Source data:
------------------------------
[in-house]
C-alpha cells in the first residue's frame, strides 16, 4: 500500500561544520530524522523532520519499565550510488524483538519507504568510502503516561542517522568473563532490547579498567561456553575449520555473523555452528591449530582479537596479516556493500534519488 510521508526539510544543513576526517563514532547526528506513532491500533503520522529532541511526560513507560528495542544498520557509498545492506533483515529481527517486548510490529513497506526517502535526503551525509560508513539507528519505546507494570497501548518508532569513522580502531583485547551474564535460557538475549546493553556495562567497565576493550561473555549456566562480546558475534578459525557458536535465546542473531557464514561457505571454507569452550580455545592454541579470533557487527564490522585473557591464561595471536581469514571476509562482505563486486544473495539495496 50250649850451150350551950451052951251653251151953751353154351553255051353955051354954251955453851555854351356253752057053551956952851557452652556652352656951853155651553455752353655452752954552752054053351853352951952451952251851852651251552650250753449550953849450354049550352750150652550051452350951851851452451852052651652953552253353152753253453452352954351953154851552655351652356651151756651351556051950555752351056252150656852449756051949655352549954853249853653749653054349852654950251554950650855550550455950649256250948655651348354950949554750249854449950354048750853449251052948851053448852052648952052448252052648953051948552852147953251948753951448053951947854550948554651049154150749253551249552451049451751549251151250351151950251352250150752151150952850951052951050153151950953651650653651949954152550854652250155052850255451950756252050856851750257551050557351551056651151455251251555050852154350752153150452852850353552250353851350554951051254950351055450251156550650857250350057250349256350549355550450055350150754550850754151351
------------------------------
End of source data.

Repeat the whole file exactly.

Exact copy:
[in-house]
C-alpha cells in the first residue's frame, strides 16, 4: 500500500561544520530524522523532520519499565550510488524483538519507504568510502503516561542517522568473563532490547579498567561456553575449520555473523555452528591449530582479537596479516556493500534519488 510521508526539510544543513576526517563514532547526528506513532491500533503520522529532541511526560513507560528495542544498520557509498545492506533483515529481527517486548510490529513497506526517502535526503551525509560508513539507528519505546507494570497501548518508532569513522580502531583485547551474564535460557538475549546493553556495562567497565576493550561473555549456566562480546558475534578459525557458536535465546542473531557464514561457505571454507569452550580455545592454541579470533557487527564490522585473557591464561595471536581469514571476509562482505563486486544473495539495496 50250649850451150350551950451052951251653251151953751353154351553255051353955051354954251955453851555854351356253752057053551956952851557452652556652352656951853155651553455752353655452752954552752054053351853352951952451952251851852651251552650250753449550953849450354049550352750150652550051452350951851851452451852052651652953552253353152753253453452352954351953154851552655351652356651151756651351556051950555752351056252150656852449756051949655352549954853249853653749653054349852654950251554950650855550550455950649256250948655651348354950949554750249854449950354048750853449251052948851053448852052648952052448252052648953051948552852147953251948753951448053951947854550948554651049154150749253551249552451049451751549251151250351151950251352250150752151150952850951052951050153151950953651650653651949954152550854652250155052850255451950756252050856851750257551050557351551056651151455251251555050852154350752153150452852850353552250353851350554951051254950351055450251156550650857250350057250349256350549355550450055350150754550850754151351